Three (or Maybe Four) Key Takeaways from Analytics Unite

Three (or Maybe Four) Key Takeaways from Analytics Unite

Last week, The Parker Avery Group sponsored and participated in Consumer Goods Technology’s Analytics Unite event—a groundbreaking virtual conference that brought together around 500 retail and consumer goods professionals from a variety of different backgrounds and from around the globe. While indeed, the virtual setting was quite different from attending a live conference, the event platform provided many opportunities to connect and discuss ideas with colleagues and new contacts in a real-time albeit highly remote, capacity.

Once attendees (and sponsors) grew accustomed to navigating the virtual event platform, there were several lively exchanges of information about advanced analytics solutions and their increased necessity in a very changed world. During Parker Avery’s discussions over the 3-day virtual event, where the overall theme was “purpose-driven analytics,” we noted three key messages:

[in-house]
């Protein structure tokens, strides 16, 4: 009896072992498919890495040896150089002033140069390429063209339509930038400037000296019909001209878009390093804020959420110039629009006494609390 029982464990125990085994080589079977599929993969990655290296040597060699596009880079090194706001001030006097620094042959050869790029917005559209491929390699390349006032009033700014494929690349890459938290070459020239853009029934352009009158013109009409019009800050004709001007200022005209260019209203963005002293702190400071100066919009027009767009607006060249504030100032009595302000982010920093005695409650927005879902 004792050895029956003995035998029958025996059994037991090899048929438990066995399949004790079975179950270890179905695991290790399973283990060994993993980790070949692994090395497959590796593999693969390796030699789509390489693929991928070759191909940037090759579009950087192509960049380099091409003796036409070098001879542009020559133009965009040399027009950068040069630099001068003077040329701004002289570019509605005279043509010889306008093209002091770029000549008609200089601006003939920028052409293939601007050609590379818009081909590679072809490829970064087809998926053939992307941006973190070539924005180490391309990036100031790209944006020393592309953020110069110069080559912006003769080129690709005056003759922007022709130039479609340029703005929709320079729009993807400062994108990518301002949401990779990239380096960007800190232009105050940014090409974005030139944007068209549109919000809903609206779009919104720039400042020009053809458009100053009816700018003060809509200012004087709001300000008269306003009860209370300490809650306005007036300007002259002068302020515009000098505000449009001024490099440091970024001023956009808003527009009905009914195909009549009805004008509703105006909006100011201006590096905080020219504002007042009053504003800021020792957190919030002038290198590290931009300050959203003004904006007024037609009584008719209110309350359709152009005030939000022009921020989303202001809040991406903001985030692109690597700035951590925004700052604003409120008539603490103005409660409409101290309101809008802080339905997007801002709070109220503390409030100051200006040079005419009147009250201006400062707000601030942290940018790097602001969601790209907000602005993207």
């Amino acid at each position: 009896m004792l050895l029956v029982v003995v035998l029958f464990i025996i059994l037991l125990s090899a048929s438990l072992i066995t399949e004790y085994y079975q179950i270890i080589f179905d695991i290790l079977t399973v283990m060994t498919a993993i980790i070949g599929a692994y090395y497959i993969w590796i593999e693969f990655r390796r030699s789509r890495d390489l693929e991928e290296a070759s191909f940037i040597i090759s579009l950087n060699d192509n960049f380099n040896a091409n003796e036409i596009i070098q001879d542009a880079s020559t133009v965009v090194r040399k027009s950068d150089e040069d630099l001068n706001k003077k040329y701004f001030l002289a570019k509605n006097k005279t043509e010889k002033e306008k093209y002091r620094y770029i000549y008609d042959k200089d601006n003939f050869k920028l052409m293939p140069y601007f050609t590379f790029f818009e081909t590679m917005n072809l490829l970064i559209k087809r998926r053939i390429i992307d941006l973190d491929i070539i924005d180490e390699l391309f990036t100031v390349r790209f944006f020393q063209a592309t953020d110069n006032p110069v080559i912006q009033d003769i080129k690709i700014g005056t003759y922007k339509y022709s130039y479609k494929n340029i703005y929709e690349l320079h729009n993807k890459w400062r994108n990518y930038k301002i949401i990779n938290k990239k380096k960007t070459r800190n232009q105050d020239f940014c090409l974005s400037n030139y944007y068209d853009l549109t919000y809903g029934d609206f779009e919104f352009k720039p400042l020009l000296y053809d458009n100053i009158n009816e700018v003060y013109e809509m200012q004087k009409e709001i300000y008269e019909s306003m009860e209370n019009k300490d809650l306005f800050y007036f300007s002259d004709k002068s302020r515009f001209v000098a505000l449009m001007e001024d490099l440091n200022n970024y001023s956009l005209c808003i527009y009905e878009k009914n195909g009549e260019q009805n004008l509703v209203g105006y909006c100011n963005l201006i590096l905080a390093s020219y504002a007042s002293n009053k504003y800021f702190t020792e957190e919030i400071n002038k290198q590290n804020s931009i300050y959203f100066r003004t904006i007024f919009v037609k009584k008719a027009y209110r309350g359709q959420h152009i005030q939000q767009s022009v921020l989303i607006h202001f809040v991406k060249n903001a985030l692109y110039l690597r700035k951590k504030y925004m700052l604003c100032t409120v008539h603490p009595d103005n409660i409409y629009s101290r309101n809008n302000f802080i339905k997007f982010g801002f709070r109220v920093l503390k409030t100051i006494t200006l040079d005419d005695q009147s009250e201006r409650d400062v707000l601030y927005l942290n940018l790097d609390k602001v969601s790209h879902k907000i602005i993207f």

Analytics Unite 2020

1. Strong Retail and CPG Focus on Advanced Analytics

The focus on advanced analytics in retail and consumer goods/CPG is clearly high right now, especially as brands need to adjust quickly to continuous disruptions.  Brands have quickly—and some painfully—understood that local and global disruptions can dramatically shift shopping behaviors on a dime. As such, being able to quickly adjust consumer demand signals leveraging advanced analytics is essential for survival. The ability to understand shifts from physical stores to ecommerce is an easy example, as well as being able to understand demand shifts based on spiking coronavirus cases by geography.

2. Advanced Omnichannel Capabilities Are Imperative

Advanced omnichannel capabilities—supported by analytics and flawless operational execution—have become imperative. Whereas before 2020, some brands (and entire segments) were merely “tinkering” with omnichannel, over the past few months forward-thinking companies have catapulted these initiatives into overdrive. Consumers are demanding more shopping and different order fulfillment options, there is increasing pent-up frustration with continuous closures and restrictions, and patience is quickly waning—especially as we quickly approach the holidays. Retailers and consumer brands are refining and operationalizing what started out as “scrappy” omnichannel processes at the beginning of the pandemic.

Curbside pickup is a perfect example of a capability that few retailers had a year ago, and now many have gone through multiple iterations of new curbside options for consumers. An ability to better manage this dema